agents struck a structural column of the Premises with a
fork-lift, causing substantial damages. The municipal authority
of Elk Grove Village subsequently declared the Premises unsafe
for operations, and plaintiff has been unable to show the
Premises to, or sign a new lease with, any other prospective
tenant. Plaintiff alleges that defendant has failed to cooperate
in the repairs of the casualty damages, and thus plaintiff has
been forced to retain a number of engineering and related
professionals to make the necessary repairs. Plaintiff does not
challenge defendant's statement in its motion that the "vast
majority of the casualty damage has been repaired." Plaintiff
also alleges that after the damages occurred defendant agreed to
repay defendant for the cost of the repairs and to continue to
pay rent at the rate of the last month under the lease on a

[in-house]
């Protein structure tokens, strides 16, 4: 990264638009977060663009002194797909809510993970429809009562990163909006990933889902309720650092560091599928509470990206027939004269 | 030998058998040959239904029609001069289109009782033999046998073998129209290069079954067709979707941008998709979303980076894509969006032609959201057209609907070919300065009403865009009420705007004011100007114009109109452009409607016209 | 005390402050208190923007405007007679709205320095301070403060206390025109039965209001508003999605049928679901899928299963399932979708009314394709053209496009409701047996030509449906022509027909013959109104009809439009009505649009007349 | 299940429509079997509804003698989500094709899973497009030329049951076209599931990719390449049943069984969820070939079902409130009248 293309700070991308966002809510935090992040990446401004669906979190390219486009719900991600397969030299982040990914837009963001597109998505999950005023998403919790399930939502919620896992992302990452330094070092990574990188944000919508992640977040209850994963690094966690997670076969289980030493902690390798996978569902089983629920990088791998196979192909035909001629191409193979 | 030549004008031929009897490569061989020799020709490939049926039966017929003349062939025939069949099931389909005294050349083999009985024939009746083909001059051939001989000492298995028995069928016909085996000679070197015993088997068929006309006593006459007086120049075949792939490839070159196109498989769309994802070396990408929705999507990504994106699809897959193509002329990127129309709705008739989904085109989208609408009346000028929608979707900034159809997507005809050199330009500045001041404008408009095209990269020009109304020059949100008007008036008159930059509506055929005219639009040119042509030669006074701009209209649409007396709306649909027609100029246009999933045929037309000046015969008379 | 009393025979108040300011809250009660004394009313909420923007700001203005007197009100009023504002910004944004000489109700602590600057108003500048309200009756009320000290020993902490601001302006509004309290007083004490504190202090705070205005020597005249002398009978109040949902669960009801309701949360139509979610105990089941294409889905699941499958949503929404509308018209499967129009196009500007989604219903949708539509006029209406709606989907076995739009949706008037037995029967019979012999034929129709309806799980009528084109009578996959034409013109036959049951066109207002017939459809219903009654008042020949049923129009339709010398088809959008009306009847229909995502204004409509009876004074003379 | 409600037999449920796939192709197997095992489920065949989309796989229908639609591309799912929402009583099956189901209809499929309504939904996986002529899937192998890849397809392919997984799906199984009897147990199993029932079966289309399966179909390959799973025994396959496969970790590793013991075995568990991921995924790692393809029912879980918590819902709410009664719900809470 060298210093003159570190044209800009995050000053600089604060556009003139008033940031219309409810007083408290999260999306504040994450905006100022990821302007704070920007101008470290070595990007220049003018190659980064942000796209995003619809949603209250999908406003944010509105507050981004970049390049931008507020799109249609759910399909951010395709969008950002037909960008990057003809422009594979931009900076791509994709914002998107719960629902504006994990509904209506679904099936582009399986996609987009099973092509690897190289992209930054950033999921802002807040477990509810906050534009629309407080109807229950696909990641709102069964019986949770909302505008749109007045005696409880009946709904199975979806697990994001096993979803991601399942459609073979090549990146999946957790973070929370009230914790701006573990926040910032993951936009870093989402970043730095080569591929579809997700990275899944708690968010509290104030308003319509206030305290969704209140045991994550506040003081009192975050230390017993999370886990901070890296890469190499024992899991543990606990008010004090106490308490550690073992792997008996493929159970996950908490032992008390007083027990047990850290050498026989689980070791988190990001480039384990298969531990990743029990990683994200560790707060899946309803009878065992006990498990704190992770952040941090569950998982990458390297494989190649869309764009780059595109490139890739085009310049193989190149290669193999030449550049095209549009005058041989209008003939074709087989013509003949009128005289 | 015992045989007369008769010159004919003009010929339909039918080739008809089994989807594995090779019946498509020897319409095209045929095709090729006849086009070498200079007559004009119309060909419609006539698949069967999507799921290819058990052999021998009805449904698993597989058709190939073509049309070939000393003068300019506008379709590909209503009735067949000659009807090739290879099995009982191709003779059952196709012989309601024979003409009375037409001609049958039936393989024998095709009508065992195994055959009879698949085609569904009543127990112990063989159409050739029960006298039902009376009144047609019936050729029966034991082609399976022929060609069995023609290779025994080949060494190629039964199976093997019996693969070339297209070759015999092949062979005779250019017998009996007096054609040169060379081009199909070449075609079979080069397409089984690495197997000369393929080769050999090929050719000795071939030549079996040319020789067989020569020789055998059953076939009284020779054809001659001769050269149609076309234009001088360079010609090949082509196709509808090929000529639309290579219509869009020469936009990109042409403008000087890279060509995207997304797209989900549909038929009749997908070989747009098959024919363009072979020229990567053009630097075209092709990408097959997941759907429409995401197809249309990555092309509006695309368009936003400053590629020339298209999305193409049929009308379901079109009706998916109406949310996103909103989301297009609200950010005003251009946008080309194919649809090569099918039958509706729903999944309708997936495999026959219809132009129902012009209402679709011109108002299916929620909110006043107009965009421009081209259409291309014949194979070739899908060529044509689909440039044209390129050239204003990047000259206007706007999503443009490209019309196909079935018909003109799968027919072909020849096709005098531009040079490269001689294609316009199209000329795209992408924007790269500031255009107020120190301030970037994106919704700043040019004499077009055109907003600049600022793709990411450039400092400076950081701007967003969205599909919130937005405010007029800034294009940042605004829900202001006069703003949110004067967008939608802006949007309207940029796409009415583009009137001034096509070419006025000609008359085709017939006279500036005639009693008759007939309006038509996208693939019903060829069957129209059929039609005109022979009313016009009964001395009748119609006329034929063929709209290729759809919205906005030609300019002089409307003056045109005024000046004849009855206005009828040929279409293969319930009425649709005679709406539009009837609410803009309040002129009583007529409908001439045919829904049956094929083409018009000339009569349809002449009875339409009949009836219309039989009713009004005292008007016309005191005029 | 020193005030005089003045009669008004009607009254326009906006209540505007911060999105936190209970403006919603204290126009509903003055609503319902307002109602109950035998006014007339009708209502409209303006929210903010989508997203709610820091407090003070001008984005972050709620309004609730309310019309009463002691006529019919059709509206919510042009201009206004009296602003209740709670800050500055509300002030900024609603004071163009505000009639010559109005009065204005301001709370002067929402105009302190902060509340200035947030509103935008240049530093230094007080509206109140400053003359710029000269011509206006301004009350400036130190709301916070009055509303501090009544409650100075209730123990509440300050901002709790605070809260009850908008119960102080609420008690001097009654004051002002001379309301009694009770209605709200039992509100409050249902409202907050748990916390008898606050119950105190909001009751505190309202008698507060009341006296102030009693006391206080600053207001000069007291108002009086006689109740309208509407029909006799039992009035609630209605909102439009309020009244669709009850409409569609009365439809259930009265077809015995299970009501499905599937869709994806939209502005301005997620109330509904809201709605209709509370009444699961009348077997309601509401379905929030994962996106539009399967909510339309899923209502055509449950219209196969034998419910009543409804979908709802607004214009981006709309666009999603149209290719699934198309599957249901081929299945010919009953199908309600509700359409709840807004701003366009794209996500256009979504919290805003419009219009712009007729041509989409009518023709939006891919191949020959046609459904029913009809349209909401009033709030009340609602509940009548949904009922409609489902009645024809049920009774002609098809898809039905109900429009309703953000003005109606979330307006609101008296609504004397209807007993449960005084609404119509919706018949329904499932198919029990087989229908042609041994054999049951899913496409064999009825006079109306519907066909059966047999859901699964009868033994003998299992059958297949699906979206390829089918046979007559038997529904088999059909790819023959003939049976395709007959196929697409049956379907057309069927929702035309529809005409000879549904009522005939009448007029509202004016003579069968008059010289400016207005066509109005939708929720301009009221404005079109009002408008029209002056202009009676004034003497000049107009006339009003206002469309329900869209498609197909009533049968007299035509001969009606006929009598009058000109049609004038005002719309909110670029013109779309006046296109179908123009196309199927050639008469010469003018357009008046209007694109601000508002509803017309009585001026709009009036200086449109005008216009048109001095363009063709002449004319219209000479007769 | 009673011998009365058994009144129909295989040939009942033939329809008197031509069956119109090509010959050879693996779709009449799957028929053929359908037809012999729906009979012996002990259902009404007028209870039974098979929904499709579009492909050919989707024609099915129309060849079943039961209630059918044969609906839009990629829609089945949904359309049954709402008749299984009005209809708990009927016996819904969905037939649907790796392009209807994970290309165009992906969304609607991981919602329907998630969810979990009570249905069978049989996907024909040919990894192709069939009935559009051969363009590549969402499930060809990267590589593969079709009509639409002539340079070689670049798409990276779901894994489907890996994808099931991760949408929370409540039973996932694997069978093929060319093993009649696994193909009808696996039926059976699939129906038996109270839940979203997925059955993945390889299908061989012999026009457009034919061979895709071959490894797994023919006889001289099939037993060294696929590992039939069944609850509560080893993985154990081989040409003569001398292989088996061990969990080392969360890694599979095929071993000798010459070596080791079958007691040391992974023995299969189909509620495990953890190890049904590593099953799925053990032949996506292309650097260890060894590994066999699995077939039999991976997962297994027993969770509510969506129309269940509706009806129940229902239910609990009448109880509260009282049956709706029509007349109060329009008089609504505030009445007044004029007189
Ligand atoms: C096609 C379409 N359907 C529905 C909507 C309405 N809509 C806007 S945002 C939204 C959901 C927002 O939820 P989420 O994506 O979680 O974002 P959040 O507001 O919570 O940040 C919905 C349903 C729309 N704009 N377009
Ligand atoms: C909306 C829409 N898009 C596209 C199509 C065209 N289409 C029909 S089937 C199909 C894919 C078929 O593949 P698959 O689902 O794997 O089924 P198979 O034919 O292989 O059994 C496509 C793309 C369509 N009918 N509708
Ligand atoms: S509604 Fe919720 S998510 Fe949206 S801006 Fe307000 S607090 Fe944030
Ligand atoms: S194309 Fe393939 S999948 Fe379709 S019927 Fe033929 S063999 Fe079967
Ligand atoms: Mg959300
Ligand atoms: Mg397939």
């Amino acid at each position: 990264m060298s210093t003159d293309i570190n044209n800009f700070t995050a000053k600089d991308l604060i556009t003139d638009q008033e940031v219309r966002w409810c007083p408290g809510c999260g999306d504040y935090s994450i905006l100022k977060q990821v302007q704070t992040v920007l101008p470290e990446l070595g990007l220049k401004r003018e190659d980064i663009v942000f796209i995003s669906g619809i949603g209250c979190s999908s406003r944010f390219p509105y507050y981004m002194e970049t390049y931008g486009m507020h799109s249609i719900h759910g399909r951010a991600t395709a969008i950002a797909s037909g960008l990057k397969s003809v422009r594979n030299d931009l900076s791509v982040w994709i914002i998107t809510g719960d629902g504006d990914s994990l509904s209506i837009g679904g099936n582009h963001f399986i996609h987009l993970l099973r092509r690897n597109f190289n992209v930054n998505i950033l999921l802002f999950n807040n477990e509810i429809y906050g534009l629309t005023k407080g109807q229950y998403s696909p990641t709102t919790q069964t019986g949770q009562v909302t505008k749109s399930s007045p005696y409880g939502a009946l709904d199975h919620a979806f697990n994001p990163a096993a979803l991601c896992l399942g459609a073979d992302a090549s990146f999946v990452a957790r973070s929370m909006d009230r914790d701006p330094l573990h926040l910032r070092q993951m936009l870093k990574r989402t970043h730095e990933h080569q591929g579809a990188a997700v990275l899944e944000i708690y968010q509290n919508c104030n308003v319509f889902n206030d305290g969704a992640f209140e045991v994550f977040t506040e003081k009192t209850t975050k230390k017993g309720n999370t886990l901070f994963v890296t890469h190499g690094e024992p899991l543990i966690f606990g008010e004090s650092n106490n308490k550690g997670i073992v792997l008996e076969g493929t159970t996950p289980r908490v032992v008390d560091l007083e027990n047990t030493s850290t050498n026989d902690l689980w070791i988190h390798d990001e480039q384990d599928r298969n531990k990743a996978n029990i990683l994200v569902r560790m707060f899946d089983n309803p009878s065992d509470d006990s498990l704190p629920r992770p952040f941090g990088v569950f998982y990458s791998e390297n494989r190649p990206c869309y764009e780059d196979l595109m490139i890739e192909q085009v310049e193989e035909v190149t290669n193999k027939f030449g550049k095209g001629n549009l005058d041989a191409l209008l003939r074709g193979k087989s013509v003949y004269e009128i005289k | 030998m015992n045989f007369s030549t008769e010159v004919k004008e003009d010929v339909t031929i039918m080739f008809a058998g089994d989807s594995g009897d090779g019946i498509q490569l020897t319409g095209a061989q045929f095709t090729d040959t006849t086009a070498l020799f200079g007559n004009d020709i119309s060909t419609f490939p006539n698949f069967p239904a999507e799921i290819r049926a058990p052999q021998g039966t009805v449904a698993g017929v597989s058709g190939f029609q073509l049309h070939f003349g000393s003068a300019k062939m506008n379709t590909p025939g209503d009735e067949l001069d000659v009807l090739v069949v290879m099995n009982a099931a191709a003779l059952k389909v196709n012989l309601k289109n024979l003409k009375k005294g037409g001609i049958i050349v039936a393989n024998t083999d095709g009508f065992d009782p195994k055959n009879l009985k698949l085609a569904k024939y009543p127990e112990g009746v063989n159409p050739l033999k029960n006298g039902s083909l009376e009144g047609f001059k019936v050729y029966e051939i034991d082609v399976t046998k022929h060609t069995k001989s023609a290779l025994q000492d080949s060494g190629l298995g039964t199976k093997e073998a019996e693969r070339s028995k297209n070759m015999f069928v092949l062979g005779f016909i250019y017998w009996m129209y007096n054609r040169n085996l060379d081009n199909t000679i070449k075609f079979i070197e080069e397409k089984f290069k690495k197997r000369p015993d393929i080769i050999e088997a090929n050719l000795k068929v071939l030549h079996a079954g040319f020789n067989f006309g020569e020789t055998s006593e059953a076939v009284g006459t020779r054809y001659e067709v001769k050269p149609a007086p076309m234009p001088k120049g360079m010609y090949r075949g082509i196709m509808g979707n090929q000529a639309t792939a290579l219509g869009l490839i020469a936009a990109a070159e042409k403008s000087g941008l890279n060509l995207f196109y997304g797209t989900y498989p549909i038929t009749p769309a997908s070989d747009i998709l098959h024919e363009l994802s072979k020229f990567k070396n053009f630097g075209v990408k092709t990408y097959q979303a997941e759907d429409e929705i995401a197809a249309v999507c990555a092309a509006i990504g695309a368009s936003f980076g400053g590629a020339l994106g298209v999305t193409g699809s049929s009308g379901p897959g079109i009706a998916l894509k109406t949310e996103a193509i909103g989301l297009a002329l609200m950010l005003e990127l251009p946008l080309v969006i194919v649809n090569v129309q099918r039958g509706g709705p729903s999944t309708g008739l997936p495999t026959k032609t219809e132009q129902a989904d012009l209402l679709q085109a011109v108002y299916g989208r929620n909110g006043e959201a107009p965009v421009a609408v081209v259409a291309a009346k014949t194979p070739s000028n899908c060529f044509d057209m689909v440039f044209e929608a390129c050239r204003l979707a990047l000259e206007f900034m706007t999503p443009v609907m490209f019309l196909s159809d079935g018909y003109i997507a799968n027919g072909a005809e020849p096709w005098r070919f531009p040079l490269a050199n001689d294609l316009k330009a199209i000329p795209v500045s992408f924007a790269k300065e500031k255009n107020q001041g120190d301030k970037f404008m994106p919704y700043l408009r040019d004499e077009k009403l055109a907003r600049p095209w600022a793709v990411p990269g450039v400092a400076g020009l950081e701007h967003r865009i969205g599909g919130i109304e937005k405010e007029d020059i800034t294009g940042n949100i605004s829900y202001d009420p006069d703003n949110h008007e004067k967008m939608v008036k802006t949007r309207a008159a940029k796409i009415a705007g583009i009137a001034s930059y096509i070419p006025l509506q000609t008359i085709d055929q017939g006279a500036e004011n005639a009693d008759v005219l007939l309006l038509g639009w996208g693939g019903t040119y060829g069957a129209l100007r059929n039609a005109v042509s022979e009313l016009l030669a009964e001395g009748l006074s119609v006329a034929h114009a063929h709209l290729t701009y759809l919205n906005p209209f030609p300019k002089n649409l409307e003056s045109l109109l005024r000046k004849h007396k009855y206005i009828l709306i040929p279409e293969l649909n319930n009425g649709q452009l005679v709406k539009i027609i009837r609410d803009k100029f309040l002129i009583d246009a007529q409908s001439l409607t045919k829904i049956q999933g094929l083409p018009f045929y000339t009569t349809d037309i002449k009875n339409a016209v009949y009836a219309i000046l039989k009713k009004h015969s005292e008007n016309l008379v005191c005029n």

month-to-month basis until the restoration is complete. According to plaintiff, defendant has
failed to make either type of payments in a full or timely
Plaintiff filed its complaint on September 27, 2004, but the
litigation was stayed until January 18, 2005, while the parties
engaged in settlement negotiations. Plaintiff filed its first
amended complaint on February 17, 2005.
The purpose of a motion to dismiss under Fed.R.Civ.P.
12(b)(6) is to test the sufficiency of the complaint, not to rule
on its merits. Gibson v. City of Chicago, 910 F.2d 1510, 1520
(7th Cir. 1990). When considering the motion, the court
accepts the factual allegations as true and draws all reasonable
inferences favorable to the plaintiff. Travel All Over the